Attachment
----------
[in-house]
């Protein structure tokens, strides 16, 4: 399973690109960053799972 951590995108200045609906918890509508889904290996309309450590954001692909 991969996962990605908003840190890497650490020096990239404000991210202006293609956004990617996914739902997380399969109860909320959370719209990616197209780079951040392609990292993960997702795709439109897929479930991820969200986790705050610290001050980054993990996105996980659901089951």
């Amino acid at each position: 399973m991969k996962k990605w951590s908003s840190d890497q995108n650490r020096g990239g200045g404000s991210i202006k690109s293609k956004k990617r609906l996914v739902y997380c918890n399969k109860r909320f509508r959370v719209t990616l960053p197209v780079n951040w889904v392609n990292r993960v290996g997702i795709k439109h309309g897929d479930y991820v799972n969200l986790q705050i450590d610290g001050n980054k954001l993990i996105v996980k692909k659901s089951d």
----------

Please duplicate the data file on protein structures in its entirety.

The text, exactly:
[in-house]
């Protein structure tokens, strides 16, 4: 399973690109960053799972 951590995108200045609906918890509508889904290996309309450590954001692909 991969996962990605908003840190890497650490020096990239404000991210202006293609956004990617996914739902997380399969109860909320959370719209990616197209780079951040392609990292993960997702795709439109897929479930991820969200986790705050610290001050980054993990996105996980659901089951």
């Amino acid at each position: 399973m991969k996962k990605w951590s908003s840190d890497q995108n650490r020096g990239g200045g404000s991210i202006k690109s293609k956004k990617r609906l996914v739902y997380c918890n399969k109860r909320f509508r959370v719209t990616l960053p197209v780079n951040w889904v392609n990292r993960v290996g997702i795709k439109h309309g897929d479930y991820v799972n969200l986790q705050i450590d610290g001050n980054k954001l993990i996105v996980k692909k659901s089951d």